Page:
Carney Seen Hitting Jobs Threshold Before BOE Forecast

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Mark Carney, governor of the Bank of England, said last week the 7 percent level represents a point at which officials will reassess the policy stance. Close

Mark Carney, governor of the Bank of England, said last week the 7 percent level... Read More

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Photographer: Simon Dawson/Bloomberg

Mark Carney, governor of the Bank of England, said last week the 7 percent level represents a point at which officials will reassess the policy stance.

U.K. unemployment will hit Mark Carney’s 7 percent threshold faster than the Bank of England forecasts, prompting policy makers to assess whether they need to raise their benchmark interest rate, economists said.

Seventeen of 25 forecasters in a Bloomberg News survey see unemployment falling to the level by mid-2016, with 13 predicting it will happen in 2015 at the latest. The BOE sees it staying above the threshold until at least the fourth quarter of 2016. Data tomorrow will show the rate stayed at 7.8 percent in the second quarter, according to a separate poll.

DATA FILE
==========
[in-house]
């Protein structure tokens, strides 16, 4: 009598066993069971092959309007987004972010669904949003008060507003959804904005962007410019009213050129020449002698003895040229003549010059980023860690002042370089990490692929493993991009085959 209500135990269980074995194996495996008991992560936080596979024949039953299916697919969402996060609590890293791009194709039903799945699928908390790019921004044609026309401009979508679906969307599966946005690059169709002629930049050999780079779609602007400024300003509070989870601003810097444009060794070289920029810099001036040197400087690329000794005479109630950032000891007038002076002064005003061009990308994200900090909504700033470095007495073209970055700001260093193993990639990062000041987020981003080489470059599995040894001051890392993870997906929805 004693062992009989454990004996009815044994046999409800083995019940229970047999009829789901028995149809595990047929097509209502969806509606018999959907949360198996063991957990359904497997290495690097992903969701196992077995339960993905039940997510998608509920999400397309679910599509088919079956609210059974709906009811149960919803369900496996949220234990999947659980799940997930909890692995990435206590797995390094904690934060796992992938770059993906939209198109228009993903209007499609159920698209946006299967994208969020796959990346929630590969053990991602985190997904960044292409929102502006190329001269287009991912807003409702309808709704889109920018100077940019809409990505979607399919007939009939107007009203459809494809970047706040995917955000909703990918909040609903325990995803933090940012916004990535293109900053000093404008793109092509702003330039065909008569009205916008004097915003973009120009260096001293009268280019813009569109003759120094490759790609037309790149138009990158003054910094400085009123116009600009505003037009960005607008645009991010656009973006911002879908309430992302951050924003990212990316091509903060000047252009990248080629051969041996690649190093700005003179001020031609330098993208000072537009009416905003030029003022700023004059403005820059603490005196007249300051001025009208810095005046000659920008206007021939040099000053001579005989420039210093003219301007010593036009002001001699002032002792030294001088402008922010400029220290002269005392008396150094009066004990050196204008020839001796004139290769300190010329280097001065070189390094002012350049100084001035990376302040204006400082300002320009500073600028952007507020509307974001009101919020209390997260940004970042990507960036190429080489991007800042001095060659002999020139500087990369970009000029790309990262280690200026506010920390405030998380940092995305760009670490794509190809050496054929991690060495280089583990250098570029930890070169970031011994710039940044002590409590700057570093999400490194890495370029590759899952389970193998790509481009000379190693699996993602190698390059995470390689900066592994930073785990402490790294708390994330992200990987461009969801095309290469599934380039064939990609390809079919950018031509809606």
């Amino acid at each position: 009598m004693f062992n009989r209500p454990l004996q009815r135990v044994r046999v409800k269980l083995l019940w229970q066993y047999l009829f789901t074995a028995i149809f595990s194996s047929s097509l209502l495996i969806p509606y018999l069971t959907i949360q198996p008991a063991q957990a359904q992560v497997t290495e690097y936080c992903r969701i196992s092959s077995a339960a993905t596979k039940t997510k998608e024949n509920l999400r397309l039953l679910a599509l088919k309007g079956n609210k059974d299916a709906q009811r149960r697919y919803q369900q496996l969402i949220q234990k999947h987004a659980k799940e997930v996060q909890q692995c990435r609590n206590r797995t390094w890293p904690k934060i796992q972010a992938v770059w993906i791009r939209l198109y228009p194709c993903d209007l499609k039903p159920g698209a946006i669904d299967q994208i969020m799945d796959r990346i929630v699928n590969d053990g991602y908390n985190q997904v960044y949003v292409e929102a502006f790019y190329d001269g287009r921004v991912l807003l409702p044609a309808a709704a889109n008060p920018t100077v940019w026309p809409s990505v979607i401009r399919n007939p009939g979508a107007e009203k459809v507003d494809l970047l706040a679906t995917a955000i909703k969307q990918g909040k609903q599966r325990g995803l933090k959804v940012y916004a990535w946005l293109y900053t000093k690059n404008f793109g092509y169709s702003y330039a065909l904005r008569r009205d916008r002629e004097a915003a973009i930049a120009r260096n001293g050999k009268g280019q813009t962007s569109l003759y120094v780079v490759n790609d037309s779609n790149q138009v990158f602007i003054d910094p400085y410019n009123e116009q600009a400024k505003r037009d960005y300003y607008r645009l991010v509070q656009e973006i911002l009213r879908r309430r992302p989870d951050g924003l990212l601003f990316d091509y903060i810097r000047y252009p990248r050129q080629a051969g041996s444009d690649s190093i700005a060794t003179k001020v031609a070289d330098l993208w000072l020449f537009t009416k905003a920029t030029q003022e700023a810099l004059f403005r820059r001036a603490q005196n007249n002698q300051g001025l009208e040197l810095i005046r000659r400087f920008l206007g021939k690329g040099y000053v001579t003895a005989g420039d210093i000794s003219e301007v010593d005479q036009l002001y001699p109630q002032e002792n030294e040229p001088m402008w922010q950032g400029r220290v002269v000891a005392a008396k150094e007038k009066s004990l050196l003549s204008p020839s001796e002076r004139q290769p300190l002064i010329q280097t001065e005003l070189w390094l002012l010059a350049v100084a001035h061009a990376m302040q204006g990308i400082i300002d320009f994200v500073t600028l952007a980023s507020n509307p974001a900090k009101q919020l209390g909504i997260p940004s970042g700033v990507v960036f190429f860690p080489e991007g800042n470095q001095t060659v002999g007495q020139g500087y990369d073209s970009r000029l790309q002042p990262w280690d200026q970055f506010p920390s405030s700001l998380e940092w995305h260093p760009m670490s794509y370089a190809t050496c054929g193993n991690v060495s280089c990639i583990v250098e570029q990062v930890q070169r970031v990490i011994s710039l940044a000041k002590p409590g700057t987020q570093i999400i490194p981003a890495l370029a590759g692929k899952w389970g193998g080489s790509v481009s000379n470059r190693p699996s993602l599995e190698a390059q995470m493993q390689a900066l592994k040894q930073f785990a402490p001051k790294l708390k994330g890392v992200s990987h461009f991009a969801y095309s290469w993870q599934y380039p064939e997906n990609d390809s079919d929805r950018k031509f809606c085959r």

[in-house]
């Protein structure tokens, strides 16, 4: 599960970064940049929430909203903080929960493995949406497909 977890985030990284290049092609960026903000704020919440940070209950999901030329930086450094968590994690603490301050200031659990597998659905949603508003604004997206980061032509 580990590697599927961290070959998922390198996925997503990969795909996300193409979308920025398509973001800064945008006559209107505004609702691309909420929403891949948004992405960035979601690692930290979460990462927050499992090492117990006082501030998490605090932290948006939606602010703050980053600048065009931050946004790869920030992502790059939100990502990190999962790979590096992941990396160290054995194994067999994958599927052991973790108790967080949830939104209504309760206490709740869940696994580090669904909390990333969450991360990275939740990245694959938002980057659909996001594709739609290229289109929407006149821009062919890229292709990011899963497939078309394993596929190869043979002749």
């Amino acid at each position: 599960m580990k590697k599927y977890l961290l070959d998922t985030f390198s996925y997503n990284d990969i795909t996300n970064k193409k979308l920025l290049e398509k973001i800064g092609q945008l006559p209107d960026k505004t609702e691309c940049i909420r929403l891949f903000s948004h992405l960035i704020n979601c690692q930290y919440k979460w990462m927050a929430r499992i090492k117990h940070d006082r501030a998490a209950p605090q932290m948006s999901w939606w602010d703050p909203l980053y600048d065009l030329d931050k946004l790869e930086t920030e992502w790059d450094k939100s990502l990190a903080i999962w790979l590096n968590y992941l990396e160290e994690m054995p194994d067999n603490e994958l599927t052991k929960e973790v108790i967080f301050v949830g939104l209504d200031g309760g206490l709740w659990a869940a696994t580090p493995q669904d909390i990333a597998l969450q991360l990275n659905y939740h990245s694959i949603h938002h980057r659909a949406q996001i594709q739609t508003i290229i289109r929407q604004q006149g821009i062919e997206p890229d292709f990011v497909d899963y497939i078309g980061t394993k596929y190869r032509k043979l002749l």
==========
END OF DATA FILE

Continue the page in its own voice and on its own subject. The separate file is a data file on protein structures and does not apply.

The BOE introduced guidance last week and said it plans to keep its key rate at a record-low 0.5 percent until the jobless rate falls to 7 percent. Former U.K. policy maker Charles Goodhart said the central bank will probably need to tighten policy before the implied timeframe, and that the strength of the recovery is “probably somewhat underestimated.”

“With the U.K. economy appearing to be gaining momentum, we have doubts that bank rate will remain on hold for the next three years,” said James Knightley, an economist at ING Bank NV in London. He said the BOE is taking a “rather conservative view” and the jobless rate could reach 7 percent in 18 months.

Photographer: Simon Dawson/Bloomberg

A visitor stands near a window inside a job centre in London. In July, jobless claims probably fell 15,000, leaving the claimant count rate at 4.4 percent. Close

A visitor stands near a window inside a job centre in London. In July, jobless claims... Read More

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Photographer: Simon Dawson/Bloomberg

A visitor stands near a window inside a job centre in London. In July, jobless claims probably fell 15,000, leaving the claimant count rate at 4.4 percent.

The Office for National Statistics will publish the labor-market report at 9:30 a.m. tomorrow in London. The 30 forecasts in the unemployment survey for the three months through June range from 7.7 percent to 8 percent.

In July, jobless claims probably fell 15,000, leaving the claimant count rate at 4.4 percent, according to another survey.

BOE Meeting

Carney announced the guidance at a press conference on Aug. 7. The jobless data will coincide with the publication of the minutes of the Monetary Policy Committee’s Aug. 1 meeting, when it decided to introduce the new tool. The record will show how the nine MPC members voted on guidance, as well as the key rate and quantitative easing.